So if that's all you're testing, you're testing the wrong thing.
One of the big benefits of ternary trees
is the new operations available (4 and 5),
but if you're not going to perform those operations,
then you ended up paying for something you don't use.
There are several morals of the story.
Mind you, Bentley and Sedgewick are not morons. They know all this.
[Typo fixed 11am, thanks Nathan_works and Jachym Kouba.]
the question isn't whether blogs.msdn.com site is under
attack but rather how bad the attack is right now.
There are a number of regular culprits, like
but those sites tend to focus on the most recent few articles.
A new category of trackback spammer is here:
The I'm going to scrape your entire site and create a trackback
for every article trackback spammer.
I'm pretty sure this will continue for at least the next week.
I think I'm going to have to write a script that auto-deletes
all these bogus trackbacks.
If you spend time in kernel mode, you're accustomed to seeing functions
with two-letter (or occasionally, three-letter) prefixes
that indicate which component they belong to.
What does the "Zw" mean?
The people who chose the letters wanted to pick something that
was unlikely to collide with anything.
Perhaps they had a prior bad experience with having chosen
a prefix, only to find that somebody ahead of them claimed it already?
if there's an easy way to consume all the virtual address space below 4GB,
short of, well, actually allocating it.
"It seems like there should be a cleaner way to do this."
If you want to consume all the virtual address space, then call
VirtualAlloc until you turn blue.
Programs shouldn't care what address they get back from a memory
they should handle values below 2GB and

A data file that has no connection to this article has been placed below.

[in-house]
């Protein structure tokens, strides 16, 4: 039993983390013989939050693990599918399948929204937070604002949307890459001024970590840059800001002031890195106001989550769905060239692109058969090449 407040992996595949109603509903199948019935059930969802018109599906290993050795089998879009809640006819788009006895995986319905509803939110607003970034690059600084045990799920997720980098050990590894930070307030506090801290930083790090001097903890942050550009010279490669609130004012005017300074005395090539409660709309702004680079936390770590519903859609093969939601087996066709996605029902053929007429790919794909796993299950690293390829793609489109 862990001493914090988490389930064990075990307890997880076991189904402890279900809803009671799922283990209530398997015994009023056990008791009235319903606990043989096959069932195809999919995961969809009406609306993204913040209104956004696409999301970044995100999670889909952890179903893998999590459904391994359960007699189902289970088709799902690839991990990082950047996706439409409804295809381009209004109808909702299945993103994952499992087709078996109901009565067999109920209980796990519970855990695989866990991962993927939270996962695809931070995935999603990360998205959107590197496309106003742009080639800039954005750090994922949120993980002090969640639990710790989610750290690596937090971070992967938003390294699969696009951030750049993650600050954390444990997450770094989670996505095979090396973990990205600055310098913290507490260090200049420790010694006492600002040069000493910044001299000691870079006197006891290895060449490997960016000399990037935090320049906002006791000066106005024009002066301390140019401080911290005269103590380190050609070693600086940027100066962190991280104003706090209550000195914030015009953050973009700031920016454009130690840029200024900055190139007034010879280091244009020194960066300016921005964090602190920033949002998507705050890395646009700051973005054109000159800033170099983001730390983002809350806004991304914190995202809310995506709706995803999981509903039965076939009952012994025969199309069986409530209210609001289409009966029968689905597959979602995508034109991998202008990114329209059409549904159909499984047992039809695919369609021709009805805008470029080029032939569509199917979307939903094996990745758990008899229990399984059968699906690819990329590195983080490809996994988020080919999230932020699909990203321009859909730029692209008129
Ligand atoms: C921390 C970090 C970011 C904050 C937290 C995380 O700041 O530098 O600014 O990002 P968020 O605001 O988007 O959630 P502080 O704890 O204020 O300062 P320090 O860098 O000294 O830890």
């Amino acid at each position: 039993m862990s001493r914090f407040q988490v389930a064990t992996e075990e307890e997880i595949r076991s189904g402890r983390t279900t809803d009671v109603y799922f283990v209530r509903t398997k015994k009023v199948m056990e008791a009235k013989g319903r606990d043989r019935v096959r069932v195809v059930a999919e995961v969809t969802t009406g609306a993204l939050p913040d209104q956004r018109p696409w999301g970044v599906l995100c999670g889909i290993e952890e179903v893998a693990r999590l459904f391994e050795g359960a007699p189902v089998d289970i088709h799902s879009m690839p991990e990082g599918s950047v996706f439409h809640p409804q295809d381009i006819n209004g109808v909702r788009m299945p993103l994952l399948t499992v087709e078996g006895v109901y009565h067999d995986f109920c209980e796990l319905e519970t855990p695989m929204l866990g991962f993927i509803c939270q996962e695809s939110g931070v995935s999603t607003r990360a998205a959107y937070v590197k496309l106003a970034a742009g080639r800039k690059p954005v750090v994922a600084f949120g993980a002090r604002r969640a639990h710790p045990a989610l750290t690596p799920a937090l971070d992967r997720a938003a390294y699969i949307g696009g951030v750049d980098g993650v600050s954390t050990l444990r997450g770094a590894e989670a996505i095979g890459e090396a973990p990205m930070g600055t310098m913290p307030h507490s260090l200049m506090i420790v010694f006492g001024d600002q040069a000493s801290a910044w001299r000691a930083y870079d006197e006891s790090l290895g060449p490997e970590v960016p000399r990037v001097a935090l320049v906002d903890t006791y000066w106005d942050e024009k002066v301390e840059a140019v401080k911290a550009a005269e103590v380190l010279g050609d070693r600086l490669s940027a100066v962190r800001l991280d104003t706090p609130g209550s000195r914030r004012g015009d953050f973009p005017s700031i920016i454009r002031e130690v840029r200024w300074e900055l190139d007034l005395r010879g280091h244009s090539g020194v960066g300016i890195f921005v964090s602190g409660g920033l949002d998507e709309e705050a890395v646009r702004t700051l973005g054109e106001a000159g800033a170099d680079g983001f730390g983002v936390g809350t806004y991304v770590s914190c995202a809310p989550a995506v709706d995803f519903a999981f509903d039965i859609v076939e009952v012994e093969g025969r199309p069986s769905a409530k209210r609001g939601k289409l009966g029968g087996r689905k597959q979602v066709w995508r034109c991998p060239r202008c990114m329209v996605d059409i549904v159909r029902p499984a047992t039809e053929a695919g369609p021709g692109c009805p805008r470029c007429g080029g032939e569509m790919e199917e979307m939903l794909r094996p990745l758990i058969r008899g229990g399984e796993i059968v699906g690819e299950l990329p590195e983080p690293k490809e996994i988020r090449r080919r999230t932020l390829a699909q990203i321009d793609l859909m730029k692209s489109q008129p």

with equal facility.
It's not like there's a
(Is there a
What would be the point of such a function?
Once you call it, you have run out of memory!
If Mr. Chaboud is talking about keeping programs away from
bottom 4GB of virtual address space on a 64-bit machine,
then a much easier way to do this is to
set the AllocationPreference
configuration setting to specify that memory should be allocated
from high addresses first.
(But I don't think that's the scenario that prompted the original
question, because on 64-bit Windows,
the default heap is above the 4GB boundary,
so there would be no need to exhaust the heap in order to consume
the memory at virtual addresses below 4GB.)
Pavel Lebedinsky points out
that the default heap is below 4GB on 64-bit machines.
It used to be above the 4GB boundary on earlier versions of 64-bit
Windows, but I guess they changed it.
NPR's Monkey See blog for finding this:
These fancy-dancy IP phones never cease to make me wonder
what our world has come to.
I remember when a telephone was a bucket of carbon granules
and a momentary switch,
and the rotary dial was just a mechanism for going on and off hook
at a precise frequency.
(Indeed, sometimes for fun, I'll pulse-dial a phone
by tapping on the hook.)
The other day, somebody sent out an email message:
I'm amusing myself watching the "CPU Load" graph on the phone.
Then again, I'm easily amused.
Naturally, the CPU meter is useless,
because you can only switch to it when you're not using the phone.
Once you pick up the handset, the CPU meter dismisses itself
so you can see information about the call you're on.
Oh wait, you can go through the menus to switch back to the
CPU meter after it auto-dismisses itself.
Woo-hoo, now I can tell people,
"Sorry, can you talk slower?
My phone's CPU is maxing out."
This what-barely-qualifies-as-amusement didn't last long.
A year later, the units were replaced with a different
model phone that didn't have a CPU meter.
In a discussion a few years ago,
I saw the phrase,
"Now you have
the butter and the money."
This was new to me, and a little Web searching
(guided in part by a guess at the author's nationality)
revealed it to be a French proverb,
the full version of which is
On ne peut pas avoir le beurre et l'argent du beurre:
"You can't have the butter and the money for the butter."
It's a really nice phrase, and maybe someday I'll be able to use it.
Bonus butter idiom:
Reading the blog of a German colleague, I ran across the phrase
alles wieder in Butter ("everything back in butter"),
which from context appeared to mean
something like "everything's all right again."
Some more Web searching suggests that I was basically right,
the idiom comes from the Middle Ages:
To prevent glassware transported over the Alps from breaking in transit,
a clever businessman discovered that he could
set the glasses in a cask, then pour hot butter
over them. As the butter cooled, it held the glasses in place,
thereby preventing them from rattling against each other and cracking
Everything was back in butter.